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Does COVID-19 trigger a contract’s force majeure clause?

The coronavirus pandemic is causing a substantial disturbance in many industries, which includes either the cancellation or postponement of popular events and conferences, such as SXSW, Google News Initiative Summit, March Madness, Facebook’s F8, and Mobile World Congress.

There are other effects companies are facing in addition to event cancellations. One large effect across the board is that companies are struggling to meet their contractual obligations. This may prompt a company in this particular situation to find potential relief within a provision, usually found in a contract’s boilerplate section, called the force majeure Clause.

What is a force majeure provision?

A force majeure clause is a “contract provision present in most commercial contracts that excuses a party’s performance of its obligations under the contract when certain circumstances arise beyond the party’s control making performance inadvisable, commercially impracticable, illegal, or impossible.” Force majeure clauses often provide a list events (though many do not) that are usually extreme, often referred to as force majeure events. If any of the listed events occur, it can excuse a party’s contractual obligations under the agreement. Force majeure clauses can vary in length or the wording used in the clause.

Though, most will list events like epidemics or pandemics, war, terrorist attacks, “acts of God,” famine, strikes, and fire when listing the types of events that would excuse or delay a party’s performance obligations.

What Constitutes as force majeure?

Here’s the test.

The “test” for force majeure usually requires the satisfaction of three distinct criteria (please note—the criteria are taken from UK based source, but it still very applicable to many U.S. jurisdictions) :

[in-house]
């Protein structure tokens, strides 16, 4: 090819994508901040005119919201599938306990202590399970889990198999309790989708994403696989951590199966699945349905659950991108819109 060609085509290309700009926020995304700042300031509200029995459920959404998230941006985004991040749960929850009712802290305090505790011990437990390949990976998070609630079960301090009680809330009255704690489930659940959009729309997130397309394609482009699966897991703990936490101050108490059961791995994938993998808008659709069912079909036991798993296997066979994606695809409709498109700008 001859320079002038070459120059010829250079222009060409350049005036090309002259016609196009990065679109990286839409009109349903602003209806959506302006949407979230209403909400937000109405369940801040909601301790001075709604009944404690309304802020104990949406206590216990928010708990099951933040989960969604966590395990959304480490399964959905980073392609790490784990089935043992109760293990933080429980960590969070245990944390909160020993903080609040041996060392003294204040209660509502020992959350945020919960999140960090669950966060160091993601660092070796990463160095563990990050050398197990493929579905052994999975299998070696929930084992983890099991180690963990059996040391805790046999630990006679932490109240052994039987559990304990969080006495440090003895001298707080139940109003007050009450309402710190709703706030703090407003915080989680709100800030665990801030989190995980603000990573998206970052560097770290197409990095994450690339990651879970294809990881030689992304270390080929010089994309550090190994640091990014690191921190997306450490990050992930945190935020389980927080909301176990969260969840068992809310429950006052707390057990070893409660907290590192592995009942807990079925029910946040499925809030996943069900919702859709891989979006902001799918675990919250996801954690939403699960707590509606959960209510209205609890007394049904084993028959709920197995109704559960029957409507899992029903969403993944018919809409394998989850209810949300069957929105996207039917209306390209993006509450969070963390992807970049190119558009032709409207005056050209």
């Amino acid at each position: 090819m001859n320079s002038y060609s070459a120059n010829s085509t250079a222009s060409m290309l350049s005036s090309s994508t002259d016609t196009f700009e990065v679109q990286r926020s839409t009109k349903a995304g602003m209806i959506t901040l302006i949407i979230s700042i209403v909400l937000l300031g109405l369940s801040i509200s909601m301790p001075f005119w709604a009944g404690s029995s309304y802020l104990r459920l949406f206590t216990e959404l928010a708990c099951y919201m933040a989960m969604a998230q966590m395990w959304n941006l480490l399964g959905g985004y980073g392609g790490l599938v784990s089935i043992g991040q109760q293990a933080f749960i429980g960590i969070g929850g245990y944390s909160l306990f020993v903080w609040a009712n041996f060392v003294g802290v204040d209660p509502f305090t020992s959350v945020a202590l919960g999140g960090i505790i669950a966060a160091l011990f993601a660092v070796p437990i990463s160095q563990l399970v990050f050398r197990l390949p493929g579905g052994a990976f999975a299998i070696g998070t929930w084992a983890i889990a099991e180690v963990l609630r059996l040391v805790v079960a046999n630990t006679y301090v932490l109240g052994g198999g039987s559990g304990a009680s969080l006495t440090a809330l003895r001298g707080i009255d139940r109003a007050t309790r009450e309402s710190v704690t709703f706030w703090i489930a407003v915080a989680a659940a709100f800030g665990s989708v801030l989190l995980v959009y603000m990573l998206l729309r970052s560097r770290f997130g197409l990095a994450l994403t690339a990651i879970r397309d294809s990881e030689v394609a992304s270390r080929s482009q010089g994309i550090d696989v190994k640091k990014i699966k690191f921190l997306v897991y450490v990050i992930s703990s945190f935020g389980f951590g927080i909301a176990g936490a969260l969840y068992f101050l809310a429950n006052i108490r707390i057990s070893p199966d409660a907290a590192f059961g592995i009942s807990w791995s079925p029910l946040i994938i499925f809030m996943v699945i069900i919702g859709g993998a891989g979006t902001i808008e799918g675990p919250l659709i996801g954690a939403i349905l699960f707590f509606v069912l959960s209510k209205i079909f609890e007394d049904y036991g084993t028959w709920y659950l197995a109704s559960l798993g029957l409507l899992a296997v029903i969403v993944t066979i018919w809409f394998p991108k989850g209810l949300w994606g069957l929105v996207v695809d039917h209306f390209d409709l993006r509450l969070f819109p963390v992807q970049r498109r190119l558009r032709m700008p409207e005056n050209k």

1. the event must be beyond the reasonable control of the affected party;

  • the affected party’s ability to perform its obligations under the contract must have been prevented, impeded or hindered by the event; and

  • the affected party must have taken all reasonable steps to seek to avoid or mitigate the event or its consequences.

Please keep in mind that, in evaluating the criteria above, the force majeure clause “should be construed in each case with a close attention to the words which precede or follow it, and with a due regard to the nature and general terms of the contract.” The effects of the force majeure clause may vary from contract to contract.

Examples of force majeure events.

Examples of force majeure events are often spelled out within the clause. Some examples of events that often trigger force majeure clauses include:

  • acts of God, such as severe acts of nature or weather events including floods, fires, earthquakes, hurricanes, or explosions;

  • war, acts of terrorism, and epidemics;

  • acts of governmental authorities such as expropriation, condemnation, and changes in laws and regulations;

  • strikes and labor disputes; and

certain accidents. (Economic hardship typically is not enough to qualify as a force majeure event on its own.)

COVID-19 and force majeure.

As mentioned above, many force majeure clauses will often list the events that will trigger the clause. Clauses that lists plagues, epidemics, or pandemics, or any related term will cover COVID-19. A force majeure clause that lists ‘act of government’ may also cover COVID-19. An act of government occurs when a “government body has imposed travel restrictions, quarantines, or trade embargoes, or has closed buildings or borders.” What is less clear, as Pinsent Masons point out, is when the government makes a recommendation rather than uses its legal power to enforce an order.